You go, Vlad.

Coppola citing his influences

The other thing that gave me chills about the opening was a recognition of the first movie Coppola wanted to pay homage with this film.

In recounting this battle and Vlad's return from it, Coppola seems to very deliberately draw attention to Charles Laughton's Night of the Hunter. He uses an almost intentionally artificial design -- "stylized" or "storybook" are better ways to describe it -- featuring silhouettes fighting on a battlefield, then returning home via carriage to his castle. In the way these are shot perfectly from the side to make them look two-dimensional, they call to mind Laughton's use of the same technique in Night of the Hunter.

Then for the first time I also noticed Coppola giving his due to Dario Argento's Suspiria. It's just a small touch, but there are a couple times here that Dracula's eyes appear disembodied in the sky, looking down on events at which he is otherwise not present. This seems to be a clear reference to the eyes flashing in the darkness at the beginning of Suspiria, just before the mayhem of the opening scene finally kicks in.

All four of the times I've seen Suspiria have been since the last time I saw Bram Stoker's Dracula, and I also benefited from rewatching Night of the Hunter just a few months ago. So glad I had recent viewings of both films in order to have them in my mind when I watched Dracula.

Lest you think I am trying just to cram every interpretation into my own limited circle of familiar cinematic references, I should probably acknowledge that the eyes in the sky are just as likely a reference to Tod Browning's original 1931 version of Dracula, which relied heavily on close-ups of Bela Lugosi's eyes.

The camera. Oh, the camera.

The things DP Michael Balhaus is doing with his camera in this movie are simply enthralling. Just a few examples to illustrate what I'm talking about.

When we first meet Renfield (Tom Waits) in the sanatorium, he's crouched on the floor, looking upward at his master, who is hovering somewhere above him -- either for real, or in his imagination. When Renfield stands to full height, the camera also pulls up to keep his body about the same size in the frame. Then, when Renfield squats down again, the camera stays, meaning he returns to the size of a speck in the frame, indicating his physical insignificance relative to the vampire.

When the wraith in the chariot arrives to take Harker to meet Count Dracula, the camera zooms in on the bony hand that reaches out to usher him into the chariot. It's a wonderful effect because in that moment of creepy disorientation, you have no idea if that bony hand is about to wring Harker's neck.

The Dracula POV stuff is all awesome, when a slightly distressed version of the image moves forward in violent fits and starts as the wolf incarnation of Dracula scrambles through the underbrush and the grounds of the Weston estate, ready to feed on Lucy (Sadie Frost).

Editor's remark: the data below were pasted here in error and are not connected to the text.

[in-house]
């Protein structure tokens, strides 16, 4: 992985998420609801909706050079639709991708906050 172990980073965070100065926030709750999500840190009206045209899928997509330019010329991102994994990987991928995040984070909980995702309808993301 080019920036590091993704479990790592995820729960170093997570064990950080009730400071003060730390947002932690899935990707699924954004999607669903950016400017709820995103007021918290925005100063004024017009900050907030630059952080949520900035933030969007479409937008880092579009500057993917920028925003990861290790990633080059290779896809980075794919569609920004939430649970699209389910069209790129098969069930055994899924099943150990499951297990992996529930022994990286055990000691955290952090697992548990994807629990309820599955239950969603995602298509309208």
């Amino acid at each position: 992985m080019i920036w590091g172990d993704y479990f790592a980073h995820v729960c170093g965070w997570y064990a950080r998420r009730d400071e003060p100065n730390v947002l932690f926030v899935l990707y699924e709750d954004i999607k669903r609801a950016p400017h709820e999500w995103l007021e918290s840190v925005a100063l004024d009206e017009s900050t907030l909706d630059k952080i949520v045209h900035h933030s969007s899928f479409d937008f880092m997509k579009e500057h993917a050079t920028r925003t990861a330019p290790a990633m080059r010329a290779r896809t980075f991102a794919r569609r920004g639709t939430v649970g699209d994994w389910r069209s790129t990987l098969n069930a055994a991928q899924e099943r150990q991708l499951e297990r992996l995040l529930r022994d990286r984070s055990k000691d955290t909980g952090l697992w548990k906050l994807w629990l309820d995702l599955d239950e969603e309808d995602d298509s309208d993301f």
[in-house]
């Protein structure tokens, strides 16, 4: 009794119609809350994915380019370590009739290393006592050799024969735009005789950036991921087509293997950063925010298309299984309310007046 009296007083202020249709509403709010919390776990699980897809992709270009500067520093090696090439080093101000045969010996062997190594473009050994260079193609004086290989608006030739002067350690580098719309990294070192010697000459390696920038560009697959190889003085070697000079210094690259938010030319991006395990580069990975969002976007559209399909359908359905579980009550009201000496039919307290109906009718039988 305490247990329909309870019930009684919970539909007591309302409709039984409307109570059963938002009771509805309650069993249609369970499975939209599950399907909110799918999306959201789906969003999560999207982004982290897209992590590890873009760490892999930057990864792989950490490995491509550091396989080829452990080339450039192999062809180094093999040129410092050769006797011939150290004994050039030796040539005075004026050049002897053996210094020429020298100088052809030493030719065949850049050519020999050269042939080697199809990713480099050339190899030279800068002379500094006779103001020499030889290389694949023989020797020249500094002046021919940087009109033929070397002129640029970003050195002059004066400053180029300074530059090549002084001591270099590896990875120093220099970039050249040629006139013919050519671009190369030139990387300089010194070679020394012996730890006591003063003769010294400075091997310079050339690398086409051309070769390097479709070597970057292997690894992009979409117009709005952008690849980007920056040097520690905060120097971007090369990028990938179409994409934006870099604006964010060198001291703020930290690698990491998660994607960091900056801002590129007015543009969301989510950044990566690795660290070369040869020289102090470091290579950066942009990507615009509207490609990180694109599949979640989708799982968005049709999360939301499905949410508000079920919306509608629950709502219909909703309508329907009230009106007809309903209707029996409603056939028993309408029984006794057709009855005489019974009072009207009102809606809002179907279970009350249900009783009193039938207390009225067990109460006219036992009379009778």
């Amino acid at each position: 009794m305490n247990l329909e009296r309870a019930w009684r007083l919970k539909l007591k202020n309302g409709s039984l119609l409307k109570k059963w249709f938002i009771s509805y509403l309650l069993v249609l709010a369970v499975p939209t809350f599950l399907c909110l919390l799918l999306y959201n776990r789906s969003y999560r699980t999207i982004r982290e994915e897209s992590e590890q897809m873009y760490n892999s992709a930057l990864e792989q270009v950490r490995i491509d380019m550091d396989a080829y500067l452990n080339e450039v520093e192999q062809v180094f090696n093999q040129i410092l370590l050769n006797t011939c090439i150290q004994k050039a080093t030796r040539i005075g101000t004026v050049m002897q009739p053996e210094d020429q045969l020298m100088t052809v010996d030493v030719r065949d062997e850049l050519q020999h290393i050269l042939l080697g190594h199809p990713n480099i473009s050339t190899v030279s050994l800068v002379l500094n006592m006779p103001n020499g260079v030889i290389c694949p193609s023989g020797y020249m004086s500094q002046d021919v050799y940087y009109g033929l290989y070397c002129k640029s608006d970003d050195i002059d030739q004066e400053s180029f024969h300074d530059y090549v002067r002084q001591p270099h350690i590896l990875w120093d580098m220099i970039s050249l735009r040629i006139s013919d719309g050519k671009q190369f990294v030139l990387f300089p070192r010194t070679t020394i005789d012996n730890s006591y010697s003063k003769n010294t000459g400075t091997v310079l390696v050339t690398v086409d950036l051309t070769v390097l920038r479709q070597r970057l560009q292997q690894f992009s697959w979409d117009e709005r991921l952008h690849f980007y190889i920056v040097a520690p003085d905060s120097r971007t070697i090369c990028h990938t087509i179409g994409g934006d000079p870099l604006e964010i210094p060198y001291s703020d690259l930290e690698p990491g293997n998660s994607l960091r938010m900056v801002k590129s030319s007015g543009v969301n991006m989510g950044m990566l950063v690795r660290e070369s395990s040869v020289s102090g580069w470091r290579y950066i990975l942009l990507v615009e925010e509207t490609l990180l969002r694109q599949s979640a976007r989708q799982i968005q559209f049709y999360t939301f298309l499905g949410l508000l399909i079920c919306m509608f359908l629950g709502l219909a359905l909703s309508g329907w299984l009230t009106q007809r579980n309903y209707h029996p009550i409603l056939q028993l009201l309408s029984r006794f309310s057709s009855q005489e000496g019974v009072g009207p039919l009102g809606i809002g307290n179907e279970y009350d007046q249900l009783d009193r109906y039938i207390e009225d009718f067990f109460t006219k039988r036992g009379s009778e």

And then there are just the great individual shots, only one of which I'll mention because it's this one shot I always think of. It's the night when Lucy's suitors are standing guard to keep her safe from the monster, and Arthur (Cary Elwes) falls asleep in his chair. The way we know he's fallen asleep is that we see his arm fall slack, a snifter of brand falling to the floor and completing half an arc underneath his chair. For some reason, that single shot encapsulates everything I love about this movie.

The quotes. Oh, the quotes.

Back in college, when the movie first came out, I used to torment my roommate's golden retriever (in a way fully endorsed by his owner) by shouting "wind ... Wind ... WIND!!!!" It would work the dog into a frenzy, and we would both laugh hysterically. That's of course what Dracula shouts when he uses his powers over meteorology to expunge his grief over Mina marrying Jonathan.

But there are so many other lines of dialogue that I love and have reproduced in various contexts over the years.

In no particular order:

I love when Anthony Hopkins' Van Helsing shouts "Dracol!" I love that this movie never explains the various times that the word "Dracula" is pronounced with fewer than its total number of syllables, and not always the correct sounding vowels.

"Take me away from all this DEATH." The way Mina over-enunciates the word "death" is just awesome, and represents the pinnacle of Ryder going for broke with her performance.

"I have crossed OCEANS of TIME to find you." There's an ethereal ecstasy in Oldman's voice as he says the word "oceans."

"I never drink ... wine." Self-explanatory.

"I'm not a lunatic man! I'm a sane man fighting for his soul!" The first time you really realize that Renfield is not just completely bonkers.

"An autopsy? On Lucy?" "No, no, no, not exactly. I just want to cut off her head and take our her heart."

"How did Lucy die? Was she in great pain?" "Yeah, she was in great pain. Then we cut off her head, and drove a stake through her heart, and burned it, and then she found peace." (Anthony Hopkins is hilarious in this movie.)

"I starve! Feed me!" (Van Helsing never lets his work affect his appetite.)

I could go on

I've only scratched the surface. But my daytime duties now call to me, meaning I need to leave this wonderful tale of the night behind me.

Happy Halloween.